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Modu clads Houston building with “self-cooling” walls

Brooklyn-based studio Modu has created a building envelope that lowers the ambient air temperature in order to help cool the interior and exterior of this Houston building.

Modu inserted pocket gardens, vertical fins, trellises and fluted concrete walls along the length of the exterior in order to create “outdoor comfort” and reduce Houston heat.

A white exterior with vertical fins and trellis
Modu has created a “self-cooling” exterior for an office building in Houston

The Promenade building is a 15,000-square-foot (1,400 square metre) centre which will host wellness and health clients throughout several offices.

Each tenant will be provided with both an interior and exterior space.

A building with a trellis attached over an exterior walkway
The studio employed several techniques to cool the ambient air around the building

“Houston is a very hot climate with a lot of rain,” Modu founding director Phu Hoang told Dezeen. “So what we were trying to do is to think about how you can design for that climate and specifically, an idea of designing to lower the heat of the air that’s around the building.”

“In hot climates like that, if you can lower the air temperature, then it would require less air conditioning because the air around the building is cooler.”

White building with pocket gardens
Pocket gardens create shade and outdoor space for tenants

Modu used a series of cooling techniques in order to achieve this effect. This included adding a fluted concrete exterior in accordance with the building’s sun exposure.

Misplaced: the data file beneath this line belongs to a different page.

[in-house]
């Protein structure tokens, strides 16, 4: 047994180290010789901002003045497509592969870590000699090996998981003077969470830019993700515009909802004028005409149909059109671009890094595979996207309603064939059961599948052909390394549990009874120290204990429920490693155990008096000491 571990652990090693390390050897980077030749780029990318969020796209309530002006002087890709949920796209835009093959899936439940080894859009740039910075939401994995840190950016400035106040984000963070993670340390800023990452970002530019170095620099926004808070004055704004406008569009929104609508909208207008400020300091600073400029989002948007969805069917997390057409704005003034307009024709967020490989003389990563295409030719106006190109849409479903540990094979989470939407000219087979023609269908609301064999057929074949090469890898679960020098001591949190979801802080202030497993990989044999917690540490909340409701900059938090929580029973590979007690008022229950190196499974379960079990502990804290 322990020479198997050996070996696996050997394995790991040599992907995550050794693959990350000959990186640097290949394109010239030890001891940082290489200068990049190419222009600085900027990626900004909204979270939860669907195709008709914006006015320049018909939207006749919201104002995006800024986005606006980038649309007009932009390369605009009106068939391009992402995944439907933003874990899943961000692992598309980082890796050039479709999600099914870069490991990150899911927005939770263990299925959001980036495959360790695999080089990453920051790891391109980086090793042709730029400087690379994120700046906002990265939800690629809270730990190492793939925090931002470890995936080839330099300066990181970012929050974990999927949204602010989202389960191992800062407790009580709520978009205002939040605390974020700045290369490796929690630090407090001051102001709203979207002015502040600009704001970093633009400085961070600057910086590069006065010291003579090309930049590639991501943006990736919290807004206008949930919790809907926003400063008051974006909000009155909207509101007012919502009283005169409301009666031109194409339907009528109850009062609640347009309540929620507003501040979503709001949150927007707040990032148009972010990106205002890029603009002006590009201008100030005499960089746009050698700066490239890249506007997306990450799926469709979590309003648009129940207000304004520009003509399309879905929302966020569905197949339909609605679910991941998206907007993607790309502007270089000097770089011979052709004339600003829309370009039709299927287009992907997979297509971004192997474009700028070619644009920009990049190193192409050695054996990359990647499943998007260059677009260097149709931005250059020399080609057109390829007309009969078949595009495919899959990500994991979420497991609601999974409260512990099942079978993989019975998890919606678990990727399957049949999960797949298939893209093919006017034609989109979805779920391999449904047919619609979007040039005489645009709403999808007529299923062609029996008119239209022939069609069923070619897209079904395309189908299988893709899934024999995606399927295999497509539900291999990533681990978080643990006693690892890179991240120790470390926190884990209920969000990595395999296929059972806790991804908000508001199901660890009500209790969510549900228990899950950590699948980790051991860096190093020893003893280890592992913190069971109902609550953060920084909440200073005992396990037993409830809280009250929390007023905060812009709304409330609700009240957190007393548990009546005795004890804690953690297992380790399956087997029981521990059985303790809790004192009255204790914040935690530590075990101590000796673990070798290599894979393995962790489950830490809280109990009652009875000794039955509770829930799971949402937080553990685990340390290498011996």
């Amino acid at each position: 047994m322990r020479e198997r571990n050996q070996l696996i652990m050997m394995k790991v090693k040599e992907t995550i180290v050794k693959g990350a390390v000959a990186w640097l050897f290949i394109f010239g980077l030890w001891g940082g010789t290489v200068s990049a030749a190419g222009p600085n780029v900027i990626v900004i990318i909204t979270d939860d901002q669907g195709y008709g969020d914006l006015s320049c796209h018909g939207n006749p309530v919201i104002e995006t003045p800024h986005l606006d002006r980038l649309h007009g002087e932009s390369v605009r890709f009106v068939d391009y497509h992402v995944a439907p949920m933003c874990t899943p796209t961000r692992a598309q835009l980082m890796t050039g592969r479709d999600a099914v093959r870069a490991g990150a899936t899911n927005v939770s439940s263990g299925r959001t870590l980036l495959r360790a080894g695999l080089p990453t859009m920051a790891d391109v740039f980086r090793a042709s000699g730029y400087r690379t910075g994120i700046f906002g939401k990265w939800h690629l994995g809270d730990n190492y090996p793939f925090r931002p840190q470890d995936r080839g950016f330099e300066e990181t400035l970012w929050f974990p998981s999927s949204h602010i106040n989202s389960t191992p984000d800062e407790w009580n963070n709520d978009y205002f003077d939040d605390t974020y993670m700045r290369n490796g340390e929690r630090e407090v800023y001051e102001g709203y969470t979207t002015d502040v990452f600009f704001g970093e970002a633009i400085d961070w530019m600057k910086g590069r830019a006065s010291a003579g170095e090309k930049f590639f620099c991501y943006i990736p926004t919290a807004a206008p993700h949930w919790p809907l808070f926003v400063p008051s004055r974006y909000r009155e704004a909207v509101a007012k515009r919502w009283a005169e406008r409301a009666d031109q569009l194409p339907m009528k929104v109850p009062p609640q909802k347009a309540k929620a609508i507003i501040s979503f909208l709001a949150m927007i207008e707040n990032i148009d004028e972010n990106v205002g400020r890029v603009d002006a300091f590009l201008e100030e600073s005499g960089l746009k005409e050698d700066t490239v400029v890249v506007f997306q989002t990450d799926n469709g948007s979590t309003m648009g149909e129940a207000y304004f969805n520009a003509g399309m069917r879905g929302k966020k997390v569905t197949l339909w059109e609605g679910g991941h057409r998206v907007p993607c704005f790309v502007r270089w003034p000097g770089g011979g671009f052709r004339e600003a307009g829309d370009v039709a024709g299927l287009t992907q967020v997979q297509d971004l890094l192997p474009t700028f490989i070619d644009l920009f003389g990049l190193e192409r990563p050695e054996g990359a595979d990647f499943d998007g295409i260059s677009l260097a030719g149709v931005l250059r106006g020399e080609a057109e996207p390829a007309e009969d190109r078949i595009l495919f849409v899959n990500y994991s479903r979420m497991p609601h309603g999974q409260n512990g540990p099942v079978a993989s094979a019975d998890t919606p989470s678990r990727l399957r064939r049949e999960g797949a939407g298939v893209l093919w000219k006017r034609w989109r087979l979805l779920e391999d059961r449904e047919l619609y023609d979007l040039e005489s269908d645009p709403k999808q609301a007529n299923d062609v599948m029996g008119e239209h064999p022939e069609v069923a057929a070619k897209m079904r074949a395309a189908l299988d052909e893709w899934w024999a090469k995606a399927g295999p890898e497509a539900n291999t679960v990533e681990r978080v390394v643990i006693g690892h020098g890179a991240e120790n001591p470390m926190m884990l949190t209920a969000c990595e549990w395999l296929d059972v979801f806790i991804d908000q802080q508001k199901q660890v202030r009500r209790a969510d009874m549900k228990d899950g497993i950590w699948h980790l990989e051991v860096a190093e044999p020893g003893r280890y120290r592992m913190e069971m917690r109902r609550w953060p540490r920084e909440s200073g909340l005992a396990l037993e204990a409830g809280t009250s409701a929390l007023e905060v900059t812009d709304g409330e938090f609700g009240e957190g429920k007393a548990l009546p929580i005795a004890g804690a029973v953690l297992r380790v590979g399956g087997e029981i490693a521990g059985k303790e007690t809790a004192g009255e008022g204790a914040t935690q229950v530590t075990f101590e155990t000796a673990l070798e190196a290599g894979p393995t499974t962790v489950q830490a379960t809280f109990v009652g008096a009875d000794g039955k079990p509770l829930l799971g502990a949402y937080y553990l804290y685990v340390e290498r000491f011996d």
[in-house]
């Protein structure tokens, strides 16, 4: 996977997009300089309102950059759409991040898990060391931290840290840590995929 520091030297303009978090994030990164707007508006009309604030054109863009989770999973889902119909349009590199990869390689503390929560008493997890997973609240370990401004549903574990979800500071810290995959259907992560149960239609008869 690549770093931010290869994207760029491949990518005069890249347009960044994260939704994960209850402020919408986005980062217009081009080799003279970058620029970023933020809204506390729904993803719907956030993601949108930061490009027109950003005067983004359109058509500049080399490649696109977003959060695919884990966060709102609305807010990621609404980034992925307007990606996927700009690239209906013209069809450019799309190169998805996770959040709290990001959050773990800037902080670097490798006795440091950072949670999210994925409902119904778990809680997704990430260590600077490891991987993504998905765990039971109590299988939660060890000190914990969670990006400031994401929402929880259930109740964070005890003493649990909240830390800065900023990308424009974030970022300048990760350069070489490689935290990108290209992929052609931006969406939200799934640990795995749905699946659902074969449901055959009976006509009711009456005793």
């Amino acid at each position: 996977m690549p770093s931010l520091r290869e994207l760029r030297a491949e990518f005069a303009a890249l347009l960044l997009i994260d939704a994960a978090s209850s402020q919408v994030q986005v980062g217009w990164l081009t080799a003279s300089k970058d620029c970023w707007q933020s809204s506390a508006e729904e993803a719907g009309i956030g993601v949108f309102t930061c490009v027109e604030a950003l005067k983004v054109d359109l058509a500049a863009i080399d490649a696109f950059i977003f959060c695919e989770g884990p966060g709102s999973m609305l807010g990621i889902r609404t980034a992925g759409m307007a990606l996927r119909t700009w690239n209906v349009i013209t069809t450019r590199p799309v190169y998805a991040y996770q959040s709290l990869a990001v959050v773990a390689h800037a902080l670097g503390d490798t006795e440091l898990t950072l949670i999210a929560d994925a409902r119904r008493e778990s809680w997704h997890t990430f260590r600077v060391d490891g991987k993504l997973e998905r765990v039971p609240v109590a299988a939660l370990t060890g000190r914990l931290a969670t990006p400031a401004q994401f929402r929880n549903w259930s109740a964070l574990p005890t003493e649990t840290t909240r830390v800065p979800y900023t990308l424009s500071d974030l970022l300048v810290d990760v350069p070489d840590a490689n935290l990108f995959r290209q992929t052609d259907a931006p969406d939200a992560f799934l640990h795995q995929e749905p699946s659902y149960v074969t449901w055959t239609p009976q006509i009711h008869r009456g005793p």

“The self-cooling concrete walls are cast with patterns that, when passed over by the wind, dissipate solar heat more quickly,” said the team.

According to the studio, this pattern can reduce the temperature of the walls by up to 18 degrees Fahrenheit (7.7 Celsius).

A building with vertical fins
Vertical fins create shading on the west-facing facade

In addition to the concrete walls, the studio created several pocket gardens along the exterior that act as outdoor space for each tenant while also creating shaded alcoves.

“The idea is to provide opportunities in thresholds between inside and outside that people would want to spend more time in,” said Hoang.

“We actually pushed the wall in to create the space for these green thresholds that had gardens. These are the spaces that were designed for outdoor comfort.”

Large glass doors
Some fins are enclosed in climbing cages for plants to grow on

Each garden features species from a different local ecology in order to create a “multi-sensory” experience for passersby, including a Texas rock garden, a tall grass garden, a pollinator garden and a desert garden. A bamboo grove will also provide additional shade.

Vertical fins distributed along the facade also help to cool the exterior, with some covered by planting screens that will eventually host climbing Jasmine and other plants.

The fins are meant to create shade on the west-facing facade and some feature climbing cages for plants.

Signage will also be placed on the fins as a “vertical element for a horizontal building”, according to Hoang.

Fluted concrete walls
Fluted concrete walls cool the exterior as the wind passes over the textured material

A horizontal trellis at the building’s end also cools an exterior passageway.

Dezeen included other projects that seek to mitigate heat in this round-up, including reflective paint and water-filled windows

The photography is by Leonid Furmansky and Naho Kubota

Project credits:
Architect: Modu
Project team: Phu Hoang, Rachely Rotem, Tom Sterling, Brenda Lim
Developer: Anh Gip
Climate engineering firm: TransSolar
Local architect: Identity Architects
Local landscape: Kudela & Weinheimer
Structural engineer: CJG Engineers
MEP: ASEI Engineering
Civil engineer: ALJ Lindsey

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